Legumes for parrots


  • Flecked bean, lightly salted and delicious.
  • Warning: can create poisoning if poorly prepared. Refer to the “Preparation and Cooking” section at the bottom of this article.


  • Slightly floury and soft texture when cooked.
  • Warning: can create poisoning if poorly prepared. Refer to the “Preparation and Cooking” section at the bottom of this article.


  • Do not consume raw ( anti-trypsin ). Considered as rich as animal products. Avoid offering soy or its derivatives when the bird is in a hormonal period. Soy beans contain a natural form of estrogen which can increase hormone levels.
  • Soy milk: lactose free, soy milk is suitable for parrots. Great source of calcium. Prefer soy milk fortified with vitamins A and D.
  • Tofu: Drained and prepared, the milk gives tofu, a kind of vegetable cheese that has little flavor, but which can absorb that of other foods or condiments. Store in water in the refrigerator for 1 week.

Legumes for parrots


  • Lentils are a good source of soluble fiber. These help stabilize blood sugar levels and provide energy over a long period.
  • The reds are shelled, less nutritious and do not germinate. Lentils can lose their shape when cooked, so avoid cooking too long, which turns the lentils into a puree ( parrots don’t like it too much ). Allow 60 min for the brown lens, and 15 to 20 min for the red lens.
  • Lentils do not need to be soaked Before cooking, rinse them with plenty of water, removing any floating ones… as well as pebbles if necessary.
  • Plunging them in boiling water would aid their digestion.

Legumes for parrots


  • Very high nutritional value when sprouted. We find young shoots sold in grocery stores.
  • The base of the shoots should be white and the tips green. They should be firm and cool. Avoid shoots that are yellow or withered or that are partially soaked in liquid.
  • They are stored for a few days in the refrigerator in their original container or in a perforated plastic bag.

Legumes for parrots

The peas


  • It is the most protein of peas and the richest in minerals. Easy to germinate and delicious. Both desi and kabuli-type chickpeas germinate very well.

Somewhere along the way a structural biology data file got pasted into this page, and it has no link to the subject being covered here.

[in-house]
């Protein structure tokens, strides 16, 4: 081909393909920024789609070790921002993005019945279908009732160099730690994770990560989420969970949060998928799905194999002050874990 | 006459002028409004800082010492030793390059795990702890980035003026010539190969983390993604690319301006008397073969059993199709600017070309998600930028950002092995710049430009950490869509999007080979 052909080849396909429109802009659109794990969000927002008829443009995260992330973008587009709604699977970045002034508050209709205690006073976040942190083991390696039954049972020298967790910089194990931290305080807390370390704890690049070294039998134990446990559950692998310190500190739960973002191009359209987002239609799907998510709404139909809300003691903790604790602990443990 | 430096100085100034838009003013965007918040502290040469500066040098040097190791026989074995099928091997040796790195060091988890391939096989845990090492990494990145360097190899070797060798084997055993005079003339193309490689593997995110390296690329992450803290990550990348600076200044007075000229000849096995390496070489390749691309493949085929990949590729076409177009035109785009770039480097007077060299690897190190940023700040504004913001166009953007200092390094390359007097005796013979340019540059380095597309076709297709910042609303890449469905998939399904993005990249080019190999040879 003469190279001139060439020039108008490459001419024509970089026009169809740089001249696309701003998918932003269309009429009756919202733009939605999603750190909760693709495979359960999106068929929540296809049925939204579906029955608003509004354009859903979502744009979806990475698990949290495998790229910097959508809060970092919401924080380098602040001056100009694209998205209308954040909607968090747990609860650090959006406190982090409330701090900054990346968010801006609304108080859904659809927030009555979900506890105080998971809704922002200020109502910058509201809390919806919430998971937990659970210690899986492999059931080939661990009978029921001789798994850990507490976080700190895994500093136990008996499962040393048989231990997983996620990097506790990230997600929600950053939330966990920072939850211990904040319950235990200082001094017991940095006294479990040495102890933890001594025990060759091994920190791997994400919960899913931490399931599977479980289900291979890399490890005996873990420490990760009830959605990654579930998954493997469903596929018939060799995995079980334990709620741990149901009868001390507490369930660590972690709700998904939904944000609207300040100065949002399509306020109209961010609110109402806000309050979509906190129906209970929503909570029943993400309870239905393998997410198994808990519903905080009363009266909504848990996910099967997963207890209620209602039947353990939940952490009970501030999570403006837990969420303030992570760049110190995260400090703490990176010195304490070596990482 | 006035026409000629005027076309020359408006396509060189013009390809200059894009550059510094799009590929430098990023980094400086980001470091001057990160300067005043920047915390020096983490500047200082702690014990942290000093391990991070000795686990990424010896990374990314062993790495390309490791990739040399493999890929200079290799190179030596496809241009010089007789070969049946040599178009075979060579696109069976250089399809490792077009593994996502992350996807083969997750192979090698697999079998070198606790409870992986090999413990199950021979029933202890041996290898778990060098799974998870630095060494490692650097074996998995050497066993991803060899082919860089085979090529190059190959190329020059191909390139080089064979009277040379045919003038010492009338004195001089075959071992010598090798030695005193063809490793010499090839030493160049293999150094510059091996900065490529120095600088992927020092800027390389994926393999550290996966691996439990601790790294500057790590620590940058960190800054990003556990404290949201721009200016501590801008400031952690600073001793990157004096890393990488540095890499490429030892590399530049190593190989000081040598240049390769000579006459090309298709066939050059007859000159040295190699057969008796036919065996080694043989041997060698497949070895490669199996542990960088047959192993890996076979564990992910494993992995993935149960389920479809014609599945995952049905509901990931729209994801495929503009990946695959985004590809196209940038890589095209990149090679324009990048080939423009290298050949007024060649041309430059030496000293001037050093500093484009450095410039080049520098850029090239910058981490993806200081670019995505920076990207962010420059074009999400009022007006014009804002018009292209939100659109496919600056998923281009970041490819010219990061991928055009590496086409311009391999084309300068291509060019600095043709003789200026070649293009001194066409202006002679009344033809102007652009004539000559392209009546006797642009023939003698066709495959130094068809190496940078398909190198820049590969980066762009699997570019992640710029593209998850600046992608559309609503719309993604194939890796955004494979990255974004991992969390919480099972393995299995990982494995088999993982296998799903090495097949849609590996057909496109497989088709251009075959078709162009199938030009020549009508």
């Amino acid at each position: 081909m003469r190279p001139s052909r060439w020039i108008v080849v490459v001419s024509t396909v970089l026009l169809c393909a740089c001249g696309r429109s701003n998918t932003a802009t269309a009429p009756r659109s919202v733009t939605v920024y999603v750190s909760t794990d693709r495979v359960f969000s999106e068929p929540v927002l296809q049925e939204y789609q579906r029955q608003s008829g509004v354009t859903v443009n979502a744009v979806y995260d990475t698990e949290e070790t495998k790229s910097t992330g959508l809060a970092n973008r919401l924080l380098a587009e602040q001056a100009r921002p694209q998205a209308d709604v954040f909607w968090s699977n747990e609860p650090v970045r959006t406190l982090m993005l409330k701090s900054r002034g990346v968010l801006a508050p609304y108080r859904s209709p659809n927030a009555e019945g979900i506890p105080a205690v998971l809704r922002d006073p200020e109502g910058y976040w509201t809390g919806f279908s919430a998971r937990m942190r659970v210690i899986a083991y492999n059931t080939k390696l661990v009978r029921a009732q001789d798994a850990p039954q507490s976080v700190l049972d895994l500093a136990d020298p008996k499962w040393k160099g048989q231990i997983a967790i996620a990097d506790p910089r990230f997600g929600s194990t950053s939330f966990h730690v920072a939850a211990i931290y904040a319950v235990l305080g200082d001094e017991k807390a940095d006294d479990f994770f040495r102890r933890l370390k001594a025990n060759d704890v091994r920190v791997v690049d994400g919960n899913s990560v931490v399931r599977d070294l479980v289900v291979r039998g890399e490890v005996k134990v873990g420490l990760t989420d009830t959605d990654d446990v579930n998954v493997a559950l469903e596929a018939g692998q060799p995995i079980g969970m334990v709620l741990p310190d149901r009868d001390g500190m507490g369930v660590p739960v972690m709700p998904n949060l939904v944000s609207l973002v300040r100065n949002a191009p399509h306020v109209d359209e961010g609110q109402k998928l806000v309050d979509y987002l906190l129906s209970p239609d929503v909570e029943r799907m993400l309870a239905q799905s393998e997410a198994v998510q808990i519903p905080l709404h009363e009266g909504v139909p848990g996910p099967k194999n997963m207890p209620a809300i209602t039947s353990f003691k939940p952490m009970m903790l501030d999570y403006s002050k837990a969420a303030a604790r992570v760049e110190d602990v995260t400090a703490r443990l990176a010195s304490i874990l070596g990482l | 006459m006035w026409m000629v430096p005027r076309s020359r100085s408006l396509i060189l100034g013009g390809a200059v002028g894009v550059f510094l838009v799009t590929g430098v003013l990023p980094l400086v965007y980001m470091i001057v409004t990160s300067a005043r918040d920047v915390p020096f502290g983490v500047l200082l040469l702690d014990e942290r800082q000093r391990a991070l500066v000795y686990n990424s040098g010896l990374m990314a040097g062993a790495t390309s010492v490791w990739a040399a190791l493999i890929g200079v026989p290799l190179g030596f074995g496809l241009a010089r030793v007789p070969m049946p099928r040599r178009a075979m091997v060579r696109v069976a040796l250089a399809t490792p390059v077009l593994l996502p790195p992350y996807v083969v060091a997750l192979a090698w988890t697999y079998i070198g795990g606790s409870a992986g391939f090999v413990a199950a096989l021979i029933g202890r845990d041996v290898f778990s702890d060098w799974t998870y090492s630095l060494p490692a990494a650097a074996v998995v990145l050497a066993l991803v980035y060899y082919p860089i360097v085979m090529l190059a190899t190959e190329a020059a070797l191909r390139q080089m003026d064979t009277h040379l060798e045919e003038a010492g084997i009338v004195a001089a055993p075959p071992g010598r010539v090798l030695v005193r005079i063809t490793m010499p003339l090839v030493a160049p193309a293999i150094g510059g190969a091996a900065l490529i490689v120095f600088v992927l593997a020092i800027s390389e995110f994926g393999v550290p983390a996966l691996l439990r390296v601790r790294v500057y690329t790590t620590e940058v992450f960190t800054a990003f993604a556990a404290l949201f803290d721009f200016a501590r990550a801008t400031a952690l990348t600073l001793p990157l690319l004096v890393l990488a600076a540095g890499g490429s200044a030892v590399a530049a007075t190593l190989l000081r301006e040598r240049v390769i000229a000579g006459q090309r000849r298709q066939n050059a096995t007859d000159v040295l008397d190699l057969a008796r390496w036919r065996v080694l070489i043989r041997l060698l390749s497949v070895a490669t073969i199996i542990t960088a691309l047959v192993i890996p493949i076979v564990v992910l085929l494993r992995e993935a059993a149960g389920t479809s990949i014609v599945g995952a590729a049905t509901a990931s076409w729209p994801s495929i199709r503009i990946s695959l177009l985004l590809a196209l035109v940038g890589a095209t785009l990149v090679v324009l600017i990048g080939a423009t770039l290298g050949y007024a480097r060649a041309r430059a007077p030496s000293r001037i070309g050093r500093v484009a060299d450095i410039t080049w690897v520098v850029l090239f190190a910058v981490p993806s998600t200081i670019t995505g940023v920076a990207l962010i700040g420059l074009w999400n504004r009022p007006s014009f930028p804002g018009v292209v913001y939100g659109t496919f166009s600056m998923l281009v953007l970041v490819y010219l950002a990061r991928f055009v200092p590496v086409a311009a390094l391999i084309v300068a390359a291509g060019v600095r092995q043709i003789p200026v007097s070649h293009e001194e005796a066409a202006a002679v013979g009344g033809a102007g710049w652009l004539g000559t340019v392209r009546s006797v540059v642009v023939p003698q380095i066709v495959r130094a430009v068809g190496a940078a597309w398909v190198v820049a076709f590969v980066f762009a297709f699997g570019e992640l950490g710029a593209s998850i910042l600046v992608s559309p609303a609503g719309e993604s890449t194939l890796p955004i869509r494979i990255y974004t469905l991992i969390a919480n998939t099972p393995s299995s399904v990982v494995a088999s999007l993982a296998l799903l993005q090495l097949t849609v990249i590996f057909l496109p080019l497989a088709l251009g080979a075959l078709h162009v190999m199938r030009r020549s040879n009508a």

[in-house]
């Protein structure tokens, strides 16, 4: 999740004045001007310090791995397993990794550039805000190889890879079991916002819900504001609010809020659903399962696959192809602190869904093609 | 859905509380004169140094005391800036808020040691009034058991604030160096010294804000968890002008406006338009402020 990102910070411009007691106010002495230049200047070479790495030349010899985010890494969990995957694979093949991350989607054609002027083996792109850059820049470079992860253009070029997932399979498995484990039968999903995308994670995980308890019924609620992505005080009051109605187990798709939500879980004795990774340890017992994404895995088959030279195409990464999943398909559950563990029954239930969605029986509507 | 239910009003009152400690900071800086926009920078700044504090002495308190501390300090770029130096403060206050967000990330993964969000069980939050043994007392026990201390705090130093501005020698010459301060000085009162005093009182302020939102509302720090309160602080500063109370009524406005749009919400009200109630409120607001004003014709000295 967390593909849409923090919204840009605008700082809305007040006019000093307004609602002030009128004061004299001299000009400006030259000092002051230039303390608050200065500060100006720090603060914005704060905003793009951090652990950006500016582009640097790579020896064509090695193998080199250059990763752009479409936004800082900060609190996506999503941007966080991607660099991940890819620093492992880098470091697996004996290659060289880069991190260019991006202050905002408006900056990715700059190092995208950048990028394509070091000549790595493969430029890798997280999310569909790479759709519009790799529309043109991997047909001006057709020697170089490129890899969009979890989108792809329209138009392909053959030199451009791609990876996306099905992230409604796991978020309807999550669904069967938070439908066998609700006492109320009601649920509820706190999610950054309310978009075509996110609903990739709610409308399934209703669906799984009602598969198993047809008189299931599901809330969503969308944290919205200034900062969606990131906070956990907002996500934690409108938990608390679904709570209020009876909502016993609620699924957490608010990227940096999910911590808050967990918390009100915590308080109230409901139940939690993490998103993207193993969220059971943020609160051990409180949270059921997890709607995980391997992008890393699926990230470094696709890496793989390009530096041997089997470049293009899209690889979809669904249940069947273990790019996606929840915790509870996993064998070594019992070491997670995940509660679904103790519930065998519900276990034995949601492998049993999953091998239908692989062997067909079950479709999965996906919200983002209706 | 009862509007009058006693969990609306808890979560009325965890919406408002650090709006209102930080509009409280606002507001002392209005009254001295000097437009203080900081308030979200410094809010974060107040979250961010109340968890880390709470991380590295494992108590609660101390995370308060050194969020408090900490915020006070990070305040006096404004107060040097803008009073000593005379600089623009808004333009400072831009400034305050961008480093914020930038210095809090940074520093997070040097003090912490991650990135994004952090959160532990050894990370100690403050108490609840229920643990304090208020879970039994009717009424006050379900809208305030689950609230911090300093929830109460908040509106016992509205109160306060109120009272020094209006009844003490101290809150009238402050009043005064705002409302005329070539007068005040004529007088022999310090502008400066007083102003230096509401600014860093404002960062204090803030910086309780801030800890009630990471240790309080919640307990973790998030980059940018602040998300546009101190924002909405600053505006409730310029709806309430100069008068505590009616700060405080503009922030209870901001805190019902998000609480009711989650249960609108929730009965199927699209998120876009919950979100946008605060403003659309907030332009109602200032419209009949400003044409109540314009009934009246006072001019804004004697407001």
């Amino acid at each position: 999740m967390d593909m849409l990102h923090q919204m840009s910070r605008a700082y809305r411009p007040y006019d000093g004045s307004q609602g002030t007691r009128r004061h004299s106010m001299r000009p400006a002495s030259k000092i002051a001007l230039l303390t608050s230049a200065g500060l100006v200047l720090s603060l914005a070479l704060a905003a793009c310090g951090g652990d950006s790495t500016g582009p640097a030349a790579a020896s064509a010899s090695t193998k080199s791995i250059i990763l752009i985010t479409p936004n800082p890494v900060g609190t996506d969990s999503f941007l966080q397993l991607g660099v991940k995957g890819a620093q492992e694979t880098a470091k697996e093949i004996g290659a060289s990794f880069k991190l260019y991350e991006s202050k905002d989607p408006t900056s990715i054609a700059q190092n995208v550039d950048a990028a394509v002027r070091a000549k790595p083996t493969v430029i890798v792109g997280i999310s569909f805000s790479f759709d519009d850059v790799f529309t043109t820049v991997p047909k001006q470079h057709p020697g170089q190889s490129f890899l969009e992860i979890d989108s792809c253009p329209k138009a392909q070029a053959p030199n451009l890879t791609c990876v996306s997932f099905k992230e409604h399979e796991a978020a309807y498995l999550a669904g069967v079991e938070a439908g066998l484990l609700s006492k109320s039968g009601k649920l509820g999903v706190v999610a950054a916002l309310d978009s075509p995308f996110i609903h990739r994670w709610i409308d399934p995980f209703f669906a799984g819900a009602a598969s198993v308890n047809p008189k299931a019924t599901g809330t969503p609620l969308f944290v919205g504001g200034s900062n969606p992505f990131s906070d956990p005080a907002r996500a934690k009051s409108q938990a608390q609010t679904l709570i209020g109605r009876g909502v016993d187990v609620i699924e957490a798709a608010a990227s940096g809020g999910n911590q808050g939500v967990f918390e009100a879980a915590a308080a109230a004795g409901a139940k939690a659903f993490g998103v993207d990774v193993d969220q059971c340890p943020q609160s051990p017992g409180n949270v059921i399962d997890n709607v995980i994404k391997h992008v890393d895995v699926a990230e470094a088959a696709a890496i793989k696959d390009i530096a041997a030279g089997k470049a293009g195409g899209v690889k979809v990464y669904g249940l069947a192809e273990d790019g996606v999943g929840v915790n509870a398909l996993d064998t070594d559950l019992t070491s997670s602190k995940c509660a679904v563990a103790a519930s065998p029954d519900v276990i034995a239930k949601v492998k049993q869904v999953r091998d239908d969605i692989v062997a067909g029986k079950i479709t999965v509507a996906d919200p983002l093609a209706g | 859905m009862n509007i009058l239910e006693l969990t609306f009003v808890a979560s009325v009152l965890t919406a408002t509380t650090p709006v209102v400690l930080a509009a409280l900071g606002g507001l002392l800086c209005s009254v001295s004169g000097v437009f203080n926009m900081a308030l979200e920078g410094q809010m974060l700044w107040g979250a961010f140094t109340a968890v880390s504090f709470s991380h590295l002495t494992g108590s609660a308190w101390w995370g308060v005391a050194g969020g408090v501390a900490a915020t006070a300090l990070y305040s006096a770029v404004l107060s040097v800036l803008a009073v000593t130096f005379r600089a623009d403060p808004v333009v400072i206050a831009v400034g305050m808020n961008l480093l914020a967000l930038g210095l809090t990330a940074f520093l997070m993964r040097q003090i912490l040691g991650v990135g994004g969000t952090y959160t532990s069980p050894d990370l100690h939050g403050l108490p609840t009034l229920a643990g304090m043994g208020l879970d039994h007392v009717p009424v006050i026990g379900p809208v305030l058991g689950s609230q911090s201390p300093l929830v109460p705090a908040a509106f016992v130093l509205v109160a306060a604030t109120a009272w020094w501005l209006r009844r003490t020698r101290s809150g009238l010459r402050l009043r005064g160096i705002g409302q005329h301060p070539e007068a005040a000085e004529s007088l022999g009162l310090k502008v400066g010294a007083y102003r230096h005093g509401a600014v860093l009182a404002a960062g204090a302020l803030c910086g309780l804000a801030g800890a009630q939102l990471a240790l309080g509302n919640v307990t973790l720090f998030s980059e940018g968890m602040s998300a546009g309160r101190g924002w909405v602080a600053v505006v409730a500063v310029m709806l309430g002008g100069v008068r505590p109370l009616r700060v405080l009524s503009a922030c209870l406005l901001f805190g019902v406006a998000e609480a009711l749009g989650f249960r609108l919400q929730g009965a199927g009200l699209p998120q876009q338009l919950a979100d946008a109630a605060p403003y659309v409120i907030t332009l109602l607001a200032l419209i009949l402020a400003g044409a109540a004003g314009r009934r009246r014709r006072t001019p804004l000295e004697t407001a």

Dry peas, split peas, split peas

  • Important source of protein and carbohydrates. Split peas have a more delicate taste and cook faster. May lose their shape when cooked.

Legumes for parrots
Black-eyed peacock

Preparation and cooking

If you buy canned legumes, you must take the time to rinse them well, as they are too salty for parrots.

Most varieties of legumes except Azukis, Mungs, and lentils need to soak for 6-8 hours or overnight, then need to boil over high heat for 15-20 minutes in order to flush out toxins. . This is especially important for the kidney bean family which can cause poisoning if not properly prepared.

  • Always sort and wash all legumes thoroughly.
  • Soak in a bowl large enough to let them swell if necessary ( see table below ). Cover with cold water, let soak overnight, then drain and rinse well.
  • Always discard the legume soaking water ( trisaccharides – gases, toxic products )
  • Start cooking the legumes in cold water, cover the legumes.
  • Bring to a boil and boil over high heat 10 to 15 minutes.
  • Then lower the heat and simmer over a lower heat, until tender.
  • When cooked, legumes double or triple in size.

If you forgot to soak, you can put the legumes in cold water, bring to a boil for 2 minutes and let stand 2 hours so that they swell.

Legumes are an excellent source of protein for our parrots and should be offered on a regular basis, in combination with cereals, in the fruit and vegetable mixture of our birds.

Soaking and cooking table for legumes

1 cup
Soak Water Cooking
Azukis no 3 cups 1.5 hours
Black-eyed peacock 6-8 hours 3 cups 1 hour
White beans 6-8 hours 3 cups 1.5 hours
Black beans 6-8 hours 4 cups 1 hour
Red beans 6-8 hours 3 cups 1.5 hours
Soy beans 24 hours 3 cups 2.5 hours
Lentils no 3 cups 40-45 minutes
Red lentils no 3 cups 20 minutes
Mung no 3 cups 30 minutes
Pinto 6-8 hours 3 cups 1.5 hours
Split peas no 3 cups 5 minutes
Chickpeas 6-8 hours 4 cups 2 hours
Yellow peas 8 hours + 3-4 cups 3 hours